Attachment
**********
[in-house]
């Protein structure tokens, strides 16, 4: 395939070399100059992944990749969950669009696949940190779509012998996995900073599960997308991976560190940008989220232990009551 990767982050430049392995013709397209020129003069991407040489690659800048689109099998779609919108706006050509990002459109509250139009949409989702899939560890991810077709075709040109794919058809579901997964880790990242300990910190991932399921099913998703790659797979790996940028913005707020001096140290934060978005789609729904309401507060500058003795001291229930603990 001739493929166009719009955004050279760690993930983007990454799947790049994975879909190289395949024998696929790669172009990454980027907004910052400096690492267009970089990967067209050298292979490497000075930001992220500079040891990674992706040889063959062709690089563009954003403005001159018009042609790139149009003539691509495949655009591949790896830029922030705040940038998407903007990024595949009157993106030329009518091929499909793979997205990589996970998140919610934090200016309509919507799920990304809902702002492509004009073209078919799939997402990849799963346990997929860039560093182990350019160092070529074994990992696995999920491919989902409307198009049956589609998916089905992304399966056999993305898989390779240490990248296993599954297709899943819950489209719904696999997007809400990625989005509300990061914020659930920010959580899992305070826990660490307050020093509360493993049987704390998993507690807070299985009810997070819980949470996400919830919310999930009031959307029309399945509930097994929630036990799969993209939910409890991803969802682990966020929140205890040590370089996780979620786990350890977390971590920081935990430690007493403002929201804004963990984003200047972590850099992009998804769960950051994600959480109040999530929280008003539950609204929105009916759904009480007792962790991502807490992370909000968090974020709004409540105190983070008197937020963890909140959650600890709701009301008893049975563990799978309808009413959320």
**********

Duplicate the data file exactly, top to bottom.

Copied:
[in-house]
């Protein structure tokens, strides 16, 4: 395939070399100059992944990749969950669009696949940190779509012998996995900073599960997308991976560190940008989220232990009551 990767982050430049392995013709397209020129003069991407040489690659800048689109099998779609919108706006050509990002459109509250139009949409989702899939560890991810077709075709040109794919058809579901997964880790990242300990910190991932399921099913998703790659797979790996940028913005707020001096140290934060978005789609729904309401507060500058003795001291229930603990 001739493929166009719009955004050279760690993930983007990454799947790049994975879909190289395949024998696929790669172009990454980027907004910052400096690492267009970089990967067209050298292979490497000075930001992220500079040891990674992706040889063959062709690089563009954003403005001159018009042609790139149009003539691509495949655009591949790896830029922030705040940038998407903007990024595949009157993106030329009518091929499909793979997205990589996970998140919610934090200016309509919507799920990304809902702002492509004009073209078919799939997402990849799963346990997929860039560093182990350019160092070529074994990992696995999920491919989902409307198009049956589609998916089905992304399966056999993305898989390779240490990248296993599954297709899943819950489209719904696999997007809400990625989005509300990061914020659930920010959580899992305070826990660490307050020093509360493993049987704390998993507690807070299985009810997070819980949470996400919830919310999930009031959307029309399945509930097994929630036990799969993209939910409890991803969802682990966020929140205890040590370089996780979620786990350890977390971590920081935990430690007493403002929201804004963990984003200047972590850099992009998804769960950051994600959480109040999530929280008003539950609204929105009916759904009480007792962790991502807490992370909000968090974020709004409540105190983070008197937020963890909140959650600890709701009301008893049975563990799978309808009413959320």